The Flash and Netflix’s Daredevil are the only TV series I have had a chance to watch this year with my busy school/work schedule, and both began at the urging of a fellow superhero genre fan nerd friend since we talk about this stuff a lot to begin with. But I have to say, I’m really enjoying The Flash a lot. I’m just not sure if I have anything terribly interesting or creative to observe about it. But because I did enjoy it, I should be able to come up with something… Let’s see…
I’m sure that by now many bloggers have listed the reasons why the show works so well. The story development is very well done. The characters and actors playing them are great. The special effects are even pretty good. By comparison, the negatives are relatively trivial. It’s just a tad sexist in its treatment of women. Some of the villains are on the hokey side and overdrawn (*cough* *Leonard Snart!* *cough* *Mick Rory!*). The show can get a little maudlin here and there. But it is after all, based on a comic book, so…
Actually, I guess that leads to a possibly original thought (or it could well be out there somewhere, and I’ve just not heard or read anyone else express it yet). It’s about how much of the comic book medium translates well to TV and film:
The plotline about Barry Allen time traveling, and the creation of alternate timeline universes is actually becoming mainstream in popular culture due to an actual “multiverse” theory from physics that is regarded as credible now mathematically (experts like Stephen Hawking, Neil deGrasse Tyson, and Michio Kaku tell us so). So the show is able to keep these wild plot devices within a somewhat plausible real world framework. For the purposes of creating a willing suspension of disbelief with a TV show, that is.
But to generalize a little more broadly on this theme… comic books can get pretty damn crazy. They’re actually sometimes downright bizarre with respect to content. Granted, the comic book is a place for the imagination to run buck wild–and it does so in a way that allows for graphic artists to go to town with their amazing skills. But looked at from the lens of everyday life it’s almost a place of madness, really.
For example, after just the other day reading a rumor that the character Doomsday might be featured in Batman v Superman: Dawn of Justice, and seeing as this is the character that kills Superman in the comics, I looked the other day at the Wikipedia on the “death of Superman“… and the aftermath of Superman’s death is pretty nutty. Four new Supermen appear that take Supes’ place and they are weird amalgams of Superman and something else. Superman is eventually resurrected, however. Anyway, it may have been entertaining in the comics. But for the Love of Mike, Warner Brothers please do not try anything like that in the DC Comics Shared Universe of films.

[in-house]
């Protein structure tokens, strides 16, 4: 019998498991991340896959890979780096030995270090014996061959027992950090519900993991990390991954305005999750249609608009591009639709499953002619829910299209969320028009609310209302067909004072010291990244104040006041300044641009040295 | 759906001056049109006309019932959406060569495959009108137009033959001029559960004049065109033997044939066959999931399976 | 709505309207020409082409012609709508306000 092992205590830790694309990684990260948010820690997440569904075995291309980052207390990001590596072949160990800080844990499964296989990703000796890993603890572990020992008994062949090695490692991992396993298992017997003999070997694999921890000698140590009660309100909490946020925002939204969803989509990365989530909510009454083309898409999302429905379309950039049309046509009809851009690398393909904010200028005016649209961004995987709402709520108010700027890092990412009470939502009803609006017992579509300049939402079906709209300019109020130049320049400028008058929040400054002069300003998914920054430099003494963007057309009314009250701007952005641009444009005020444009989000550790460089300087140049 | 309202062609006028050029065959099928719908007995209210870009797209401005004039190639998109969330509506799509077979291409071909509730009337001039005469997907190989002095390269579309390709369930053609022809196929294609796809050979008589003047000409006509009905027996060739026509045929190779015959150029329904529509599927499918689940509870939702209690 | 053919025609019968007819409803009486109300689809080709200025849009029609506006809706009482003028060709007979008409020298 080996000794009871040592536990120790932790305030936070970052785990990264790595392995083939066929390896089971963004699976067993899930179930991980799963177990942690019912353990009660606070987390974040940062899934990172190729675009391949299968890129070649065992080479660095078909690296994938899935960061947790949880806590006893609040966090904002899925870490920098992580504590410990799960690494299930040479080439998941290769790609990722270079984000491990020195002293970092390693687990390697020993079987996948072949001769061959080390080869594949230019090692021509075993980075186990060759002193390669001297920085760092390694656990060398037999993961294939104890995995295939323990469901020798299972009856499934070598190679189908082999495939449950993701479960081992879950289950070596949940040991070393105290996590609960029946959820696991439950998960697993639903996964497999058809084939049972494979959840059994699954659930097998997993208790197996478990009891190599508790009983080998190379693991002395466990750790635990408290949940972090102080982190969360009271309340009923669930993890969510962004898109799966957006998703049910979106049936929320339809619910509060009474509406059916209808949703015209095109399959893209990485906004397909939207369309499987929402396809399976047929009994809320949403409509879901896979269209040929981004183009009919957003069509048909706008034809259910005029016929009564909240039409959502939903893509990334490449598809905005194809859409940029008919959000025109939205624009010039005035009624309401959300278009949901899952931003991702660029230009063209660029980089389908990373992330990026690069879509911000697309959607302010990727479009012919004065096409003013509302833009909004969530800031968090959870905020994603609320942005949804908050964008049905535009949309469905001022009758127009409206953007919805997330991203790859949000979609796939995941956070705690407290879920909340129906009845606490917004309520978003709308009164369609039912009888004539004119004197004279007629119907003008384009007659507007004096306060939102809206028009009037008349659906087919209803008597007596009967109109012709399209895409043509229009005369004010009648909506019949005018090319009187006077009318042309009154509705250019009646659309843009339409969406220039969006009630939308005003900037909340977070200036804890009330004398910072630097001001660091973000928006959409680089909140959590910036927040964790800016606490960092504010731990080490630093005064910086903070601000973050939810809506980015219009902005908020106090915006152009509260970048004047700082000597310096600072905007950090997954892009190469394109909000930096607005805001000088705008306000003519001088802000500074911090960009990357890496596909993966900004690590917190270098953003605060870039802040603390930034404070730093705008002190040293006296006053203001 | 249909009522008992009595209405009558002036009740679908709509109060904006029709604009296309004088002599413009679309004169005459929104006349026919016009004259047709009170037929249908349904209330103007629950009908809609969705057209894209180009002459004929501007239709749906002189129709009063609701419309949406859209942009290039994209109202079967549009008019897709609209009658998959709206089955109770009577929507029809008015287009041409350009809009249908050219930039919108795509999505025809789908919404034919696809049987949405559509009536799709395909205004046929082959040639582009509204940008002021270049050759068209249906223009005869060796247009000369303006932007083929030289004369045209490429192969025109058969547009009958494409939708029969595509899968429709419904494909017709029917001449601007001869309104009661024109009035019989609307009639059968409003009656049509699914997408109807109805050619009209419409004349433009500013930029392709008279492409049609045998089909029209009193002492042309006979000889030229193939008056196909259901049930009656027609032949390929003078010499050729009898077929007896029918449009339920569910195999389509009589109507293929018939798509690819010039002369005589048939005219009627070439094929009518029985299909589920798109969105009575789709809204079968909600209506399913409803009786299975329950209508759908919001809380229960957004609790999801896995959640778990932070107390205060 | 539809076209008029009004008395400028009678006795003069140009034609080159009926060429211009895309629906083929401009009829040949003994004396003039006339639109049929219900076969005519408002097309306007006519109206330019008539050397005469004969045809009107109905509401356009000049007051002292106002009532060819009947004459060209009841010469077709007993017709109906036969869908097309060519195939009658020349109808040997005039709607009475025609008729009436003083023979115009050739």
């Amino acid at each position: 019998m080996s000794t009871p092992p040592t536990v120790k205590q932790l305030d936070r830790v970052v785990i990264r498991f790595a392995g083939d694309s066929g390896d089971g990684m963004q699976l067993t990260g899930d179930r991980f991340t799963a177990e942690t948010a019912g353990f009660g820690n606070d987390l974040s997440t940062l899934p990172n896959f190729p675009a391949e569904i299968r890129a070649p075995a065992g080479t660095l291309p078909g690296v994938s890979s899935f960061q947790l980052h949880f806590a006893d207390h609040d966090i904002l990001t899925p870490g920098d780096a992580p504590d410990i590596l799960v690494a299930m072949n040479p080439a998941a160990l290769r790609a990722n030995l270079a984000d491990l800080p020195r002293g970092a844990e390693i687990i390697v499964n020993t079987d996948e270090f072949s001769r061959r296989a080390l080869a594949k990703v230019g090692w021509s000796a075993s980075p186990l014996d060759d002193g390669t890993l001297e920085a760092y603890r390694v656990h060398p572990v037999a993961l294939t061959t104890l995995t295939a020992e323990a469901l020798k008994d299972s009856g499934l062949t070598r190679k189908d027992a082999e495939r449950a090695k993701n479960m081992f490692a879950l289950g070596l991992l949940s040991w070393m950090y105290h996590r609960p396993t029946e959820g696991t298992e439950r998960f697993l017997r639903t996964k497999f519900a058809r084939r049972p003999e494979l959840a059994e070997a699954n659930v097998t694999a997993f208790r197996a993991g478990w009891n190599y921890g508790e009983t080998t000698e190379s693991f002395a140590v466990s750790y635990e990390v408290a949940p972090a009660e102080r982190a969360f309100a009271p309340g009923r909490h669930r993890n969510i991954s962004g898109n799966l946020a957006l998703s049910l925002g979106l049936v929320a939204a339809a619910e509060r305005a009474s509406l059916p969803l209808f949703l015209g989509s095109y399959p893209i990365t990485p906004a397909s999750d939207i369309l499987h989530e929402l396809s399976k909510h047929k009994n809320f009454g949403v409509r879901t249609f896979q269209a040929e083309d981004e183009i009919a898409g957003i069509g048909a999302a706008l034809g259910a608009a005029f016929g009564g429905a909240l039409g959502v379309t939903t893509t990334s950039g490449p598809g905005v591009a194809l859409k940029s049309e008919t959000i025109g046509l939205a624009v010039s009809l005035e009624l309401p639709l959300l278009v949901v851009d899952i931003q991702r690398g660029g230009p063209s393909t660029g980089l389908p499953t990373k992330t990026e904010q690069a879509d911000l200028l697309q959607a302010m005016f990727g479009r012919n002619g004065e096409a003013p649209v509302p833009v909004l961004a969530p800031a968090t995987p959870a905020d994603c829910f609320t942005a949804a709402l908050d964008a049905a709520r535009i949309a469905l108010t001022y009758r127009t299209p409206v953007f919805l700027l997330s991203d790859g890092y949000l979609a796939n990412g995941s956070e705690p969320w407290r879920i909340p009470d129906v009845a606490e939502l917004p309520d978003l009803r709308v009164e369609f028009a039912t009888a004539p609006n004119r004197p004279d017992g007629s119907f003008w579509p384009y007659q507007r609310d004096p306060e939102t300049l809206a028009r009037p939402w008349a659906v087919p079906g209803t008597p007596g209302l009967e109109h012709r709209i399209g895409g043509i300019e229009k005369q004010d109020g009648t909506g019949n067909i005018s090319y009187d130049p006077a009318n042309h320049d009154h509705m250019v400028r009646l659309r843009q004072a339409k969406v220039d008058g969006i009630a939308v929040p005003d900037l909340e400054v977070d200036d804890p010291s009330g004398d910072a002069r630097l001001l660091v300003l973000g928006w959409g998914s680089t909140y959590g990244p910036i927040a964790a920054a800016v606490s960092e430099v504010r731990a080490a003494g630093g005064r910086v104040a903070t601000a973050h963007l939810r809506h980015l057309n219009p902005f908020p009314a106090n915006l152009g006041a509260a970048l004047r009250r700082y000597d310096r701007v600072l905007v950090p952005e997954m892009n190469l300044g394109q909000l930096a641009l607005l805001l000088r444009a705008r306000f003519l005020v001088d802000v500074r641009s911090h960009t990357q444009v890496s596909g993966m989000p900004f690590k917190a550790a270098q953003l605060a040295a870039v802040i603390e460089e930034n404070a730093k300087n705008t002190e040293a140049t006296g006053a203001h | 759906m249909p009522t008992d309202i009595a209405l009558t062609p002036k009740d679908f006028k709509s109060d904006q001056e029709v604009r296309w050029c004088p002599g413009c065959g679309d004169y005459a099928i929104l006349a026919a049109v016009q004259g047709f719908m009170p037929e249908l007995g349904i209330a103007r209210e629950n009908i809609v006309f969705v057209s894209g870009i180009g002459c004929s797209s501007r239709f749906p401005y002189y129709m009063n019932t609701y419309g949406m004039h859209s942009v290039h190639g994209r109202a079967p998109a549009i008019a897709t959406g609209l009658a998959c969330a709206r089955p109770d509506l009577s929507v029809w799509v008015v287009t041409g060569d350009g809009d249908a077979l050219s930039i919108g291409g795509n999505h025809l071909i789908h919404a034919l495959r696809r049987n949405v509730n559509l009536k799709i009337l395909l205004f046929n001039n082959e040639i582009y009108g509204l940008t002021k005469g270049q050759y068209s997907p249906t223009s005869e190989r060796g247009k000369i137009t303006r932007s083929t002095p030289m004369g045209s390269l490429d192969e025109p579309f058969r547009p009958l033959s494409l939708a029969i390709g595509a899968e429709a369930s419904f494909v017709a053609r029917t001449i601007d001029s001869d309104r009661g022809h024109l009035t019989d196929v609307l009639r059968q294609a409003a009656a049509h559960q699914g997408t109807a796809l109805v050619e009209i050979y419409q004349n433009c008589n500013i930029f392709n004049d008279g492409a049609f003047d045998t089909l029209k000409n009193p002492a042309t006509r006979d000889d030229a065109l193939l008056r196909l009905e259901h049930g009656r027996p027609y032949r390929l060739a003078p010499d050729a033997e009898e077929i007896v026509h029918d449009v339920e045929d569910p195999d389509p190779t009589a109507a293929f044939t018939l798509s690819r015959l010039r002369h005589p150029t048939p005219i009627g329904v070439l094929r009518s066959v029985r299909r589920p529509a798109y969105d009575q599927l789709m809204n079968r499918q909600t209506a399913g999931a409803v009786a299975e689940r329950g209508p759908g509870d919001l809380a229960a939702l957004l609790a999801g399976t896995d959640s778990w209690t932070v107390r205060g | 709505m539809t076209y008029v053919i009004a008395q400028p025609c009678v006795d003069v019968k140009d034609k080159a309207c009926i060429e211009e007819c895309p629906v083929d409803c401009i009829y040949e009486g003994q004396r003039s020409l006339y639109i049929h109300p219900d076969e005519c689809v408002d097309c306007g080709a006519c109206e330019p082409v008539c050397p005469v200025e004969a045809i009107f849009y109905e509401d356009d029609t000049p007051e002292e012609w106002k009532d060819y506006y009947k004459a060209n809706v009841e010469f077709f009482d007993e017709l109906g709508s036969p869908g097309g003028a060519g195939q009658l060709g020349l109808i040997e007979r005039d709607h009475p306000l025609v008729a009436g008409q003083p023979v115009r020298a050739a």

It’s an interesting problem of how closely to match the wildly inventive but often bizarre stuff of the imagination that fills the pages of comic books with what will work in the cinematic form. In Guardians of the Galaxy it worked almost beyond anyone’s wildest dreams. (A talking raccoon? A tree-creature that says only “I am Groot”? Really? Well as it turns out, yeah, really.) But this will not always be the case.
Anyway, The Flash works in large part because it is able to give us the fantastic but in a way that we can still relate to in the everyday world. It finds that sweet spot and makes the fantastic relatable–and isn’t that precisely what we’re looking for from the comic book superhero genre, after all? At least in films and TV series we are, I would say.
Indeed, as Barry says at the show’s introduction “an accident made me the impossible.” And a major theme of the show throughout is basically that the impossible has become possible, so get ready for a wild ride. I think that probably does capture something at the core of why comic book characters and stories strike our fancy. Human beings seem innately hardwired to hope and dream that if we are ingenious enough we can make the seemingly impossible possible. We certainly play at it in our entertainment forms. And sure enough, our scientists and engineers do seem to keep pushing the boundaries of what we’re capable of all the time. For better or worse, that raises moral issues along with it (“with great power comes great responsibility,” in the words of Spider Man’s Uncle Ben). Anyway, perhaps shows like The Flash are a kind of collective cultural play therapy ‘working through’ about all those things.